Rationality & Criminal Law: Some Questions

bysimplicio9y20th Jun 2010161 comments


The following will explore a couple of areas in which I feel that the criminal justice system of many Western countries might be deficient, from the standpoint of rationality. I am very much interested to know your thoughts on these and other questions of the law, as far as they relate to rational considerations.

Moral Luck

Moral luck refers to the phenomenon in which behaviour by an agent is adjudged differently based on factors outside the agent's control.

Suppose that Alice and Yelena, on opposite ends of town, drive home drunk from the bar, and both dazedly speed through a red light, unaware of their surroundings. Yelena gets through nonetheless, but Alice hits a young pedestrian, killing him instantly. Alice is liable to be tried for manslaughter or some similar charge; Yelena, if she is caught, will only receive the drunk driving charge and lose her license.

Raymond, a day after finding out that his ex is now in a relationship with Pardip, accosts Pardip at his home and attempts to stab him in the chest; Pardip smashes a piece of crockery over Raymond's head, knocking him unconscious. Raymond is convicted of attempted murder, receiving typically 3-5 years chez nous (in Canada). If he had succeeded, he would have received a life sentence, with parole in 10-25 years.

Why should Alice be punished by the law and demonized by the public so much more than Yelena, when their actions were identical, differing only by the sheerest accident? Why should Raymond receive a lighter sentence for being an unsuccessful murderer?

Some prima facie plausible justifications:

  • Identical behaviour is hard to judge - perhaps Yelena was really keeping a better eye on the road than Alice; perhaps Raymond would have performed a non-fatal stabbing.
But in Yelena's case, the law is already blind to such things anyway. You don't get a lesser drunk driving charge if you can prove you're pretty good at driving drunk. In the case of Raymond, attempted murder already implies that the intent to kill must be proven, else the charge would have been dropped to assault or some such.
  • The law needs to crack down harder when there are actual victims, in order to provide the victims and families a sense of justice done.
This is understandable, but surely if we accept this argument, we could nonetheless satisfy the concerns above by punishing the morally lucky more severely, not punishing the morally unlucky less severely.
  • This could result in far too many serious, high-level trials.
This might be true as far as it goes; however, enforcing strong sentences on the morally lucky would certainly provide a stronger deterrent, which would provide a countervailing tendency to the above.

Trial by Jury; Trial by Judge

Those of us who like classic films may remember 12 Angry Men (1957) with Henry Fonda. This was a remarkably good film about a jury deliberating on the murder trial of a poor young man from a bad neighbourhood, accused of killing his father. It portrays the indifference (one juror wants to be out in time for the baseball game), prejudice and conformity of many of the jurors, and how this is overcome by one man of integrity who decides to insist on a thorough look through the evidence and testimony.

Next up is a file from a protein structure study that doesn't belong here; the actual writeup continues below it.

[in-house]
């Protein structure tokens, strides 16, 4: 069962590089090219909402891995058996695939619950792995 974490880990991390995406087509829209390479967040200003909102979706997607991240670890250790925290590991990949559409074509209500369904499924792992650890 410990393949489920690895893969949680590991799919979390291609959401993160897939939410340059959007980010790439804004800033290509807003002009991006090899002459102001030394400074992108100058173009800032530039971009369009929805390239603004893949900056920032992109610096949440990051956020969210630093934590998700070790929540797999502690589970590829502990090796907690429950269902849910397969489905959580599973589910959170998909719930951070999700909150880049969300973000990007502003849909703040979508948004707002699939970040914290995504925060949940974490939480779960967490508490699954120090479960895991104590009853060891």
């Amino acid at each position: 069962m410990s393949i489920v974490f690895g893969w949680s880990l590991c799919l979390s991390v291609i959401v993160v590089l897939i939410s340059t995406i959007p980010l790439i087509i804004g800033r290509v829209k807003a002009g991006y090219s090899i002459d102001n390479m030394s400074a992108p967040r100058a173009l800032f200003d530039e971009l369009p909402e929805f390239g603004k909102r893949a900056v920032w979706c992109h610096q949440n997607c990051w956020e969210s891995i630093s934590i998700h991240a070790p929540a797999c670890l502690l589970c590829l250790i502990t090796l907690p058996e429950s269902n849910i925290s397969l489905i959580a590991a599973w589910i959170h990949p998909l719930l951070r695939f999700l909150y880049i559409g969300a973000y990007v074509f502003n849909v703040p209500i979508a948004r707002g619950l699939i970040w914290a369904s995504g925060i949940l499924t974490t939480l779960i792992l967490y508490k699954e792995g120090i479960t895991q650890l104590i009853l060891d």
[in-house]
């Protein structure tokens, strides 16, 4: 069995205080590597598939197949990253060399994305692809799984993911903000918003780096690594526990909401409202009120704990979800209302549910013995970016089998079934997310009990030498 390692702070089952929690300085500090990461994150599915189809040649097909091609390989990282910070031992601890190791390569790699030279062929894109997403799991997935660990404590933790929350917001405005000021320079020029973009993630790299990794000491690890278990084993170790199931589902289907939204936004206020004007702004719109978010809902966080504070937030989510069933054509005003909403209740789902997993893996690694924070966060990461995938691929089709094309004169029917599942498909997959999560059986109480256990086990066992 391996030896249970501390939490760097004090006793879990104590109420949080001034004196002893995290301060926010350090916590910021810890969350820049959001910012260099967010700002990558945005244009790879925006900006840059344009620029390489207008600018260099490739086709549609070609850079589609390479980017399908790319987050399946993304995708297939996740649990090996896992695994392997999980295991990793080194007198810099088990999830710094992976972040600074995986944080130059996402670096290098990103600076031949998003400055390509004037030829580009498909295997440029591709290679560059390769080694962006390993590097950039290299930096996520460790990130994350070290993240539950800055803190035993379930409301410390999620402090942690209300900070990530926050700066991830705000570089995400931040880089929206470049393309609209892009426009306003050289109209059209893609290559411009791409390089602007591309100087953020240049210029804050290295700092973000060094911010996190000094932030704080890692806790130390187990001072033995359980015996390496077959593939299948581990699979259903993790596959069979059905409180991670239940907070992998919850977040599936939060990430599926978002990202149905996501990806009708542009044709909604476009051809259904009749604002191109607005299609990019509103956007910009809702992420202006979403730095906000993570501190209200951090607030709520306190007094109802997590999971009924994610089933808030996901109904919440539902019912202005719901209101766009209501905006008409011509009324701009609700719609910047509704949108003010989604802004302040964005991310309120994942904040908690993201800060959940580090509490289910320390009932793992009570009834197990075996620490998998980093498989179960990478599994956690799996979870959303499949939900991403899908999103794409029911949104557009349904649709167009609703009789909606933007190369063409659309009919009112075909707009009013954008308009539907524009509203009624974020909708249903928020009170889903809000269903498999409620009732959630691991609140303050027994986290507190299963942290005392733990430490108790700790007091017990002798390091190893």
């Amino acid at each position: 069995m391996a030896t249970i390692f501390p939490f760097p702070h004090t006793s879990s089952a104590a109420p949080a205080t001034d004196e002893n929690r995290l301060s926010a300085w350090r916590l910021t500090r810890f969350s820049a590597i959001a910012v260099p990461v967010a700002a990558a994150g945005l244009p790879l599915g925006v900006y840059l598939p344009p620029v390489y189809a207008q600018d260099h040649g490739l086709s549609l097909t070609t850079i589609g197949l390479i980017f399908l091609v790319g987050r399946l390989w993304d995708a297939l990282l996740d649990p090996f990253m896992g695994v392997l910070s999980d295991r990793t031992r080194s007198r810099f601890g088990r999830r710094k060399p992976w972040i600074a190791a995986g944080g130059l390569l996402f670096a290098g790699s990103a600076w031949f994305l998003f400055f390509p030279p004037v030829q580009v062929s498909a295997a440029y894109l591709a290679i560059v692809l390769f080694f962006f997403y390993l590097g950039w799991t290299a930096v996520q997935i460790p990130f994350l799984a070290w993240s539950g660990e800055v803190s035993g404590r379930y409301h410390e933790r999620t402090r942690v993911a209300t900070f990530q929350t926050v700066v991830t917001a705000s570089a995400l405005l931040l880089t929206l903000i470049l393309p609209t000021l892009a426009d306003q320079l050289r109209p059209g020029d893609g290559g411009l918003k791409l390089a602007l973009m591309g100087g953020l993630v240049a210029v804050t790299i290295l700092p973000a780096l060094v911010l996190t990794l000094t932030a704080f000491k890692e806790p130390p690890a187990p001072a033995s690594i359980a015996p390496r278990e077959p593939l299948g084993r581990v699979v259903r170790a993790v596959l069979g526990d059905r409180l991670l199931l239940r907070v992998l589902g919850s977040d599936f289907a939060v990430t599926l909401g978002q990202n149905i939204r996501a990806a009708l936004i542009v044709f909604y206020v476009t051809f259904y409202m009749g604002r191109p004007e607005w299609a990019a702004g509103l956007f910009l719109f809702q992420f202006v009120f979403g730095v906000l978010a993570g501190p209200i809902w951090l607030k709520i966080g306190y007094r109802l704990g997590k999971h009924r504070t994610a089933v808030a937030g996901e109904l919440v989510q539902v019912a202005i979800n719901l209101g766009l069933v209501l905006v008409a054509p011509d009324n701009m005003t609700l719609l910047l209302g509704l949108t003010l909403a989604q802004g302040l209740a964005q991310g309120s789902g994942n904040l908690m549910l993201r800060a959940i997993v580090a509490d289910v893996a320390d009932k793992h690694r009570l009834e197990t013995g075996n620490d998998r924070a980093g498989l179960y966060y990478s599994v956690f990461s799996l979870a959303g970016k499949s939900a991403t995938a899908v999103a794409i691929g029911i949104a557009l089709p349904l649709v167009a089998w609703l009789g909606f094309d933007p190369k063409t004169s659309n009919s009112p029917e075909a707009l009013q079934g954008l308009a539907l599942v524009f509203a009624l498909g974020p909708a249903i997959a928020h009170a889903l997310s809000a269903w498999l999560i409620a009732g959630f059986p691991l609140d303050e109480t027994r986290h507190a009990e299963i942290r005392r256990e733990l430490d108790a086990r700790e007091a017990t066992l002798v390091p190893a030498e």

I do not wish to generalize from fictional examples; however, such factors are manifestly at play in real trials, in which Henry Fonda cannot necessarily be relied upon to save the day.

Komponisto has written on the Knox case, in which an Italian jury came to a very questionable (to put it mildly) conclusion based on the evidence presented to them; other examples will doubtless spring to mind (a famous one in this neck of the woods is the Stephen Truscott case - the evidence against Truscott being entirely circumstantial.

More information on trial by jury and its limitations may be found  here. Recently the UK has made some moves to trial by judge for certain cases, specifically fraud cases in which jury tampering is a problem.

The justifications cited for trial by jury typically include the egalitarian nature of the practice, in which it can be guaranteed that those making final legal decisions do not form a special class over and above the ordinary citizens whose lives they effect.

A heartening example of this was mentioned in Thomas Levenson's fascinating book  Newton and the Counterfeiter. Being sent to Newgate gaol was, infamously in the 17th and 18th centuries, an effective death sentence in and of itself; moreover, a surprisingly large number of crimes at this time were capital crimes (the counterfeiter whom Newton eventually convicted was hanged). In this climate of harsh punishment, juries typically only returned guilty verdicts either when evidence was extremely convincing or when the crime was especially heinous. Effectively, they counteracted the harshness of the legal system by upping the burden of proof for relatively minor crimes.

So juries sometimes provide a safeguard against abuse of justice by elites. However, is this price for democratizing justice too high, given the ease with which citizens naive about the Dark Arts may be manipulated? (Of course, judges are by no means perfect Bayesians either; however, I would expect them to be significantly less gullible.)

Are there any other systems that might be tried, besides these canonical two? What about the question of representation? Does the adversarial system, in which two sides are represented by advocates charged with defending their interests, conduce well to truth and justice, or is there a better alternative? For any alternatives you might consider: are they naive or savvy about human nature? What is the normative role of punishment, exactly?

How would the justice system look if LessWrong had to rewrite it from scratch?